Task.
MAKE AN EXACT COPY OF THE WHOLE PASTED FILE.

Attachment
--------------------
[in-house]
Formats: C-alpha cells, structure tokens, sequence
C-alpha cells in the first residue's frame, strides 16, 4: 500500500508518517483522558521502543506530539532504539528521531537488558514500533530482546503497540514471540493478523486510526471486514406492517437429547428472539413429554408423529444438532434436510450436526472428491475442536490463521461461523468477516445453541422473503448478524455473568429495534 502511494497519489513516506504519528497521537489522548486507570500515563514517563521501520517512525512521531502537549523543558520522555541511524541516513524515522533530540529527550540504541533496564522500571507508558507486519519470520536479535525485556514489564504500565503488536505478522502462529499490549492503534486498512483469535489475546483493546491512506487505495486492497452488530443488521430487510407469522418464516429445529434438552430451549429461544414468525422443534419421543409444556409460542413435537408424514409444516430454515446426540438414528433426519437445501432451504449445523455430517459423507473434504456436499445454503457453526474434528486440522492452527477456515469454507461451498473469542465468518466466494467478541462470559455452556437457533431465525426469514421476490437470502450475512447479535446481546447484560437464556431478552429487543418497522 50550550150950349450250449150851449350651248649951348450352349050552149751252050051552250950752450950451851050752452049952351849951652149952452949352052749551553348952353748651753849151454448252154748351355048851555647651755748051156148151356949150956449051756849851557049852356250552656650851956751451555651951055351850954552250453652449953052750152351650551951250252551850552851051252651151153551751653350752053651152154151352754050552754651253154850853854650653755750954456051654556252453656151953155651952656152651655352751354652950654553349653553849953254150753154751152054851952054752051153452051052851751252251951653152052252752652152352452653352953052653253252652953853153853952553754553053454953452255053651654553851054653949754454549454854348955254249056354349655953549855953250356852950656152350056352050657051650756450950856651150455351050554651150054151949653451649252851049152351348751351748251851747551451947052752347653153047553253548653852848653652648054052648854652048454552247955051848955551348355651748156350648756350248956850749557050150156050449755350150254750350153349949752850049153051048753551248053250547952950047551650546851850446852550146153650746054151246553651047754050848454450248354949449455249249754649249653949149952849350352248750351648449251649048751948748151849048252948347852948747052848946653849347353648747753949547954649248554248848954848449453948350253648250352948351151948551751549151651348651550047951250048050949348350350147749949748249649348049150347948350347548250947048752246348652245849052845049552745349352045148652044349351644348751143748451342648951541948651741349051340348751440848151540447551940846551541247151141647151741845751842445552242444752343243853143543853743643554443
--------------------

[in-house]
Formats: C-alpha cells, structure tokens, sequence
C-alpha cells in the first residue's frame, strides 16, 4: 500500500508518517483522558521502543506530539532504539528521531537488558514500533530482546503497540514471540493478523486510526471486514406492517437429547428472539413429554408423529444438532434436510450436526472428491475442536490463521461461523468477516445453541422473503448478524455473568429495534 502511494497519489513516506504519528497521537489522548486507570500515563514517563521501520517512525512521531502537549523543558520522555541511524541516513524515522533530540529527550540504541533496564522500571507508558507486519519470520536479535525485556514489564504500565503488536505478522502462529499490549492503534486498512483469535489475546483493546491512506487505495486492497452488530443488521430487510407469522418464516429445529434438552430451549429461544414468525422443534419421543409444556409460542413435537408424514409444516430454515446426540438414528433426519437445501432451504449445523455430517459423507473434504456436499445454503457453526474434528486440522492452527477456515469454507461451498473469542465468518466466494467478541462470559455452556437457533431465525426469514421476490437470502450475512447479535446481546447484560437464556431478552429487543418497522 50550550150950349450250449150851449350651248649951348450352349050552149751252050051552250950752450950451851050752452049952351849951652149952452949352052749551553348952353748651753849151454448252154748351355048851555647651755748051156148151356949150956449051756849851557049852356250552656650851956751451555651951055351850954552250453652449953052750152351650551951250252551850552851051252651151153551751653350752053651152154151352754050552754651253154850853854650653755750954456051654556252453656151953155651952656152651655352751354652950654553349653553849953254150753154751152054851952054752051153452051052851751252251951653152052252752652152352452653352953052653253252652953853153853952553754553053454953452255053651654553851054653949754454549454854348955254249056354349655953549855953250356852950656152350056352050657051650756450950856651150455351050554651150054151949653451649252851049152351348751351748251851747551451947052752347653153047553253548653852848653652648054052648854652048454552247955051848955551348355651748156350648756350248956850749557050150156050449755350150254750350153349949752850049153051048753551248053250547952950047551650546851850446852550146153650746054151246553651047754050848454450248354949449455249249754649249653949149952849350352248750351648449251649048751948748151849048252948347852948747052848946653849347353648747753949547954649248554248848954848449453948350253648250352948351151948551751549151651348651550047951250048050949348350350147749949748249649348049150347948350347548250947048752246348652245849052845049552745349352045148652044349351644348751143748451342648951541948651741349051340348751440848151540447551940846551541247151141647151741845751842445552242444752343243853143543853743643554443